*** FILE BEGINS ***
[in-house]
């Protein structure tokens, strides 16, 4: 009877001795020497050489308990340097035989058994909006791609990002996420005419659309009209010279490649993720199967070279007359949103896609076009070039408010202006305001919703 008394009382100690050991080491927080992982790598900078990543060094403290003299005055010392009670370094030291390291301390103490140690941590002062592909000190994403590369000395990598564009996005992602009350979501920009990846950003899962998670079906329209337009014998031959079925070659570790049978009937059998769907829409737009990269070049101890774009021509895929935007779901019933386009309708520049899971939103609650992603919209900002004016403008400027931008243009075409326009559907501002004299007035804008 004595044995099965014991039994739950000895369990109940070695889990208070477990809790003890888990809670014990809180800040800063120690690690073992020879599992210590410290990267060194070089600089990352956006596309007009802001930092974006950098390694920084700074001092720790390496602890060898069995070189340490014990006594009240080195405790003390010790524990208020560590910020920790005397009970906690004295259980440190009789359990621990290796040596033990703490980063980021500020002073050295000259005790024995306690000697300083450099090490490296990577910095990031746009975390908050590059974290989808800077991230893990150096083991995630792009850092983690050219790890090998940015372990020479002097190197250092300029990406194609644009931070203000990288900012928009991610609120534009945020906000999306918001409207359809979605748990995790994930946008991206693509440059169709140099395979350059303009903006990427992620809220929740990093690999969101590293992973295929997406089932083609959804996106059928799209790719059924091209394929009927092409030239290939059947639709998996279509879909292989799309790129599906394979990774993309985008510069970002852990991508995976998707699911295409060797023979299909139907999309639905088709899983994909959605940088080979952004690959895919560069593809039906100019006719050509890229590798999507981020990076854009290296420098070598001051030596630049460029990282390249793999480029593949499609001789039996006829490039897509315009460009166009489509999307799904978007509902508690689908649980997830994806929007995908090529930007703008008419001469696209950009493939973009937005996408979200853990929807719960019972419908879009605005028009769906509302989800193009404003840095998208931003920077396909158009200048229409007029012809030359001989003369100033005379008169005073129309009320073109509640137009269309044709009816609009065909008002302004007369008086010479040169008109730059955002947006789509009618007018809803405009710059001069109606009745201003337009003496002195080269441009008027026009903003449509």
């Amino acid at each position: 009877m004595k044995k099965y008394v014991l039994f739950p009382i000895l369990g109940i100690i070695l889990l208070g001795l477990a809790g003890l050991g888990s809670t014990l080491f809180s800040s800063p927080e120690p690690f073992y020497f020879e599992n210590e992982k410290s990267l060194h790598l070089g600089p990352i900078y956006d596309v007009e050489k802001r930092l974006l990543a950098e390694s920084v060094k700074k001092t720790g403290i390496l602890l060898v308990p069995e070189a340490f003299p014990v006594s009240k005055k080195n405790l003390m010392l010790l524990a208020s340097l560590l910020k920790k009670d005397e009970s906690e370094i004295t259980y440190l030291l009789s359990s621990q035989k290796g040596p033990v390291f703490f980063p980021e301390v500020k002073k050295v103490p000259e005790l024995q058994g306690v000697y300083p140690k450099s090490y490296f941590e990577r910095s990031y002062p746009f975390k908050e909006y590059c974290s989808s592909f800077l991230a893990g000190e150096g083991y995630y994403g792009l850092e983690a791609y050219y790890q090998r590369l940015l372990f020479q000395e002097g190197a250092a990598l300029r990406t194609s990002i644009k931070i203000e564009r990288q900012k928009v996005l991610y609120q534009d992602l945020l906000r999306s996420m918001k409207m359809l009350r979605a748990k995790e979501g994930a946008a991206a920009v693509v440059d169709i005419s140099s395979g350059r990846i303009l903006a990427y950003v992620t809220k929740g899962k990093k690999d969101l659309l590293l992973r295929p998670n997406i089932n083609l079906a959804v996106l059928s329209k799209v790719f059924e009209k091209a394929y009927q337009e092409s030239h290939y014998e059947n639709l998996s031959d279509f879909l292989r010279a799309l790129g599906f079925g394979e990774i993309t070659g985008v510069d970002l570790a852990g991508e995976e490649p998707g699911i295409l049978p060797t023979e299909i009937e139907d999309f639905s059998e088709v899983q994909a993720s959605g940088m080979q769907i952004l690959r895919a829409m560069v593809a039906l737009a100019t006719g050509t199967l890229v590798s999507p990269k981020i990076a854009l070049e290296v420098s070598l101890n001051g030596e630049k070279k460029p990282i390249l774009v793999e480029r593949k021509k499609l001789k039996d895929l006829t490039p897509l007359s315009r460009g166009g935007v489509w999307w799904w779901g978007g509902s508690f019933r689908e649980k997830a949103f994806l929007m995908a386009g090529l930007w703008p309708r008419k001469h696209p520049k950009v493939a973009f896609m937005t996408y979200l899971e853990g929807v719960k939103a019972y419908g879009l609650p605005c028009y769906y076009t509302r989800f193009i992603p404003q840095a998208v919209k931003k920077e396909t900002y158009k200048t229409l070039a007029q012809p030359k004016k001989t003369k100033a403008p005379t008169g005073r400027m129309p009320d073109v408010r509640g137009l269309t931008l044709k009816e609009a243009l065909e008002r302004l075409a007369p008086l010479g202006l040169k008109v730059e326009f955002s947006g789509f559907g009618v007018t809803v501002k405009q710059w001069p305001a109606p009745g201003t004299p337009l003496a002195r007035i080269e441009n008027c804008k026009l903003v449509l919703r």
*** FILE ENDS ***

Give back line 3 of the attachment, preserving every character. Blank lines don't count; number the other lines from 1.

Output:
């Amino acid at each position: 009877m004595k044995k099965y008394v014991l039994f739950p009382i000895l369990g109940i100690i070695l889990l208070g001795l477990a809790g003890l050991g888990s809670t014990l080491f809180s800040s800063p927080e120690p690690f073992y020497f020879e599992n210590e992982k410290s990267l060194h790598l070089g600089p990352i900078y956006d596309v007009e050489k802001r930092l974006l990543a950098e390694s920084v060094k700074k001092t720790g403290i390496l602890l060898v308990p069995e070189a340490f003299p014990v006594s009240k005055k080195n405790l003390m010392l010790l524990a208020s340097l560590l910020k920790k009670d005397e009970s906690e370094i004295t259980y440190l030291l009789s359990s621990q035989k290796g040596p033990v390291f703490f980063p980021e301390v500020k002073k050295v103490p000259e005790l024995q058994g306690v000697y300083p140690k450099s090490y490296f941590e990577r910095s990031y002062p746009f975390k908050e909006y590059c974290s989808s592909f800077l991230a893990g000190e150096g083991y995630y994403g792009l850092e983690a791609y050219y790890q090998r590369l940015l372990f020479q000395e002097g190197a250092a990598l300029r990406t194609s990002i644009k931070i203000e564009r990288q900012k928009v996005l991610y609120q534009d992602l945020l906000r999306s996420m918001k409207m359809l009350r979605a748990k995790e979501g994930a946008a991206a920009v693509v440059d169709i005419s140099s395979g350059r990846i303009l903006a990427y950003v992620t809220k929740g899962k990093k690999d969101l659309l590293l992973r295929p998670n997406i089932n083609l079906a959804v996106l059928s329209k799209v790719f059924e009209k091209a394929y009927q337009e092409s030239h290939y014998e059947n639709l998996s031959d279509f879909l292989r010279a799309l790129g599906f079925g394979e990774i993309t070659g985008v510069d970002l570790a852990g991508e995976e490649p998707g699911i295409l049978p060797t023979e299909i009937e139907d999309f639905s059998e088709v899983q994909a993720s959605g940088m080979q769907i952004l690959r895919a829409m560069v593809a039906l737009a100019t006719g050509t199967l890229v590798s999507p990269k981020i990076a854009l070049e290296v420098s070598l101890n001051g030596e630049k070279k460029p990282i390249l774009v793999e480029r593949k021509k499609l001789k039996d895929l006829t490039p897509l007359s315009r460009g166009g935007v489509w999307w799904w779901g978007g509902s508690f019933r689908e649980k997830a949103f994806l929007m995908a386009g090529l930007w703008p309708r008419k001469h696209p520049k950009v493939a973009f896609m937005t996408y979200l899971e853990g929807v719960k939103a019972y419908g879009l609650p605005c028009y769906y076009t509302r989800f193009i992603p404003q840095a998208v919209k931003k920077e396909t900002y158009k200048t229409l070039a007029q012809p030359k004016k001989t003369k100033a403008p005379t008169g005073r400027m129309p009320d073109v408010r509640g137009l269309t931008l044709k009816e609009a243009l065909e008002r302004l075409a007369p008086l010479g202006l040169k008109v730059e326009f955002s947006g789509f559907g009618v007018t809803v501002k405009q710059w001069p305001a109606p009745g201003t004299p337009l003496a002195r007035i080269e441009n008027c804008k026009l903003v449509l919703r």